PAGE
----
I wish that depression was an easy fix, that I had the desire to do the things I love. Most of my days blend together, with me spending a ridiculous amount of time laying in bed because getting out of bed is difficult. Marathoning television shows is one of the few things that I regularly do.

Hyperbole and a Half’s Adventures in Depression is a great representation for so much of my experiences with depression. Getting up and doing things is so difficult sometimes and nothing seems to motivate me to get many things accomplished. Allie (the author of Hyperbole and a Half) wrote about one experience that I’ve gone through many times:

I spent months shut in my house, surfing the internet on top of a pile of my own dirty laundry which I set on the couch for “just a second” because I experienced a sudden moment of apathy on my way to the washer and couldn’t continue. And then, two weeks later, I still hadn’t completed that journey. But who cares – it wasn’t like I had been showering regularly and sitting on a pile of clothes isn’t necessarily uncomfortable. But even if it was, I couldn’t feel anything through the self hatred anyway, so it didn’t matter. JUST LIKE EVERYTHING ELSE.

A New Space.

A week ago, I moved into a new place. I now live in a tiny little one room cabin on my neighbor’s 5 acres and I am just so happy about it. When I walked into the cabin for the first time, I nearly cried out of relief and happiness because it has been over a year since I had a space and stable living situation. For the first time in over a year, I have a permanent place to call my own, a place where I feel safe and calm.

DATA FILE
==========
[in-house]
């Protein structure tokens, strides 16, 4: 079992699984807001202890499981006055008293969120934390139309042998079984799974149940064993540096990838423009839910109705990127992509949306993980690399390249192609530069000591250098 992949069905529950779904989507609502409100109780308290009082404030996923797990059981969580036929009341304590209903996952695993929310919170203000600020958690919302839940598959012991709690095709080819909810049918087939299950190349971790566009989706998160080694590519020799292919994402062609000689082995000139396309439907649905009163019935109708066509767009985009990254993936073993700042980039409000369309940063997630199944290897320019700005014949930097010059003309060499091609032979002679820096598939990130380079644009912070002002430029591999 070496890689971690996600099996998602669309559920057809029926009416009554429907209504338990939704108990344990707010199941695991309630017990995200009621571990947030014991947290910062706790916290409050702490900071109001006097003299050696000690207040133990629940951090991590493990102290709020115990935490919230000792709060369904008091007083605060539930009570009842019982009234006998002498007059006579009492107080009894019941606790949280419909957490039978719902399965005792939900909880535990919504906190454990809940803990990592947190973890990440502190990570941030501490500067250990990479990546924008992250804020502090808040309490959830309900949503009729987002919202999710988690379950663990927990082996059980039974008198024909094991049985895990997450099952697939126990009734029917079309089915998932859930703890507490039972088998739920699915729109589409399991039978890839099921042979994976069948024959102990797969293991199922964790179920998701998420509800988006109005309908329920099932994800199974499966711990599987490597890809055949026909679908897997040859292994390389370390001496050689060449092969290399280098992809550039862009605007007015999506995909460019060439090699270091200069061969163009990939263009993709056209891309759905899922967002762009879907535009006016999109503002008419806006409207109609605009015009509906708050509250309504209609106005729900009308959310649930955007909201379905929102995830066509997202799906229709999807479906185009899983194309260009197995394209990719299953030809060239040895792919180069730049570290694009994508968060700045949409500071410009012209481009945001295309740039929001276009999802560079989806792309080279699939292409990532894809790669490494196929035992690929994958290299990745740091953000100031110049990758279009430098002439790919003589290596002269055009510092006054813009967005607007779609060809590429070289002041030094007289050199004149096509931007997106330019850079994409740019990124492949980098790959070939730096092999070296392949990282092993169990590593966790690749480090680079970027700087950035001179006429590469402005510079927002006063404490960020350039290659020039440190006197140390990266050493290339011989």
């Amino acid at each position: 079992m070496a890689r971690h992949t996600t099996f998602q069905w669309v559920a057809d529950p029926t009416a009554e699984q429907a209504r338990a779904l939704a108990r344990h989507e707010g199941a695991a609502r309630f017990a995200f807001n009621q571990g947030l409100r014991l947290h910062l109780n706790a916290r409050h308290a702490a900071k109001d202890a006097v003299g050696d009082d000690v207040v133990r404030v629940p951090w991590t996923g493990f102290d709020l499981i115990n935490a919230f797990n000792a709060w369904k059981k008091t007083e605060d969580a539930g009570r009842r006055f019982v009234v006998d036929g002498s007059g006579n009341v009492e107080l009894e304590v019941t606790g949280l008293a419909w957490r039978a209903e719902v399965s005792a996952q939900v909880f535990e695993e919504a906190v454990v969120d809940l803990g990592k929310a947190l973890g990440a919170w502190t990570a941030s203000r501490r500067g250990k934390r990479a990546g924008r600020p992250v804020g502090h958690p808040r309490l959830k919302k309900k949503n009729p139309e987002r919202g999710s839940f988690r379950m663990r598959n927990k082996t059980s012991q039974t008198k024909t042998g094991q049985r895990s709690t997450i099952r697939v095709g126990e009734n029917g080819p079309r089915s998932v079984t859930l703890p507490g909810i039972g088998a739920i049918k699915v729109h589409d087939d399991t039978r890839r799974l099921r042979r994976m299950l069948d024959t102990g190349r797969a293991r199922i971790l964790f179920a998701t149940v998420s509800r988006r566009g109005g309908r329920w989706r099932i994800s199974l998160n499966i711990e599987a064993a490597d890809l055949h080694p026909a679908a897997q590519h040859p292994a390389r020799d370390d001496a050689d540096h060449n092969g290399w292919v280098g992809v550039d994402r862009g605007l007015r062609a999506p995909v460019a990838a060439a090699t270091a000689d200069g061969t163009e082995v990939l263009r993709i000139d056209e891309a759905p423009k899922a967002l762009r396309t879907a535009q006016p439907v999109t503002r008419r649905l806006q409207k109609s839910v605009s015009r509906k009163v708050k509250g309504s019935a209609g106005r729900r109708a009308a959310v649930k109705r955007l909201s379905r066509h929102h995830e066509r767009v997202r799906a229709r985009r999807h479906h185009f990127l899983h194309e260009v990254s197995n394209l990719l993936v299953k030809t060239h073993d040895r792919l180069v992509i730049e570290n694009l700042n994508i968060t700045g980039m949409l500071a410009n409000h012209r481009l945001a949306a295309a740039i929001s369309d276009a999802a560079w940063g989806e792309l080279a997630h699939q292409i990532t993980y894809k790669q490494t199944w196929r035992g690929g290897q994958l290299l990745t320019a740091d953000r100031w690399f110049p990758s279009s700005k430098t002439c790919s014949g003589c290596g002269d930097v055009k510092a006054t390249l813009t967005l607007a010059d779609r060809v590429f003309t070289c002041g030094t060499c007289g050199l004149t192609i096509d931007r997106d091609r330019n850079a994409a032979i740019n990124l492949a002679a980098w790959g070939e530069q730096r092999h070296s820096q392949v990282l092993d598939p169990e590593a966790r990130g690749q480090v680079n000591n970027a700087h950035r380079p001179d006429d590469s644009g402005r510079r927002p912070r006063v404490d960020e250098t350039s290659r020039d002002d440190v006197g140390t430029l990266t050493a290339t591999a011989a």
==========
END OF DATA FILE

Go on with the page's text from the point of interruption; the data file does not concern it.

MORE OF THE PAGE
I’m just so happy because splitting my time between either parents’ places was difficult and stressful. It started to destroy my relationships with my parents – once my mom got really upset and told me to leave and spend the night at my dad’s at like 9:30pm because I wouldn’t share my small sandwich with her. (I can’t even make that up…)

And honestly, I just do so much better when I have my own space and the ability to be alone if I need it. Being in public spaces and spending time with people (regardless of my relationship to the people I’m with) can be really stressful and overwhelming for me so having a space where I can shut off the rest of the world for a while so far has been really helpful.

I’m still trying to figure out what the future will hold for me but having the space to do that will be unbelievably wonderful. And the five acres I’m on is also home to a dog, a llama, three cats, four chickens, and maybe some chickens eventually. It’s just so wonderful to be around animals for such a big chunk of my life because animals have been some of the most consistent things in my life.

I know I won’t be in my hometown forever (or at least I hope not) but having this new space gives me hope for the future that everything will work out.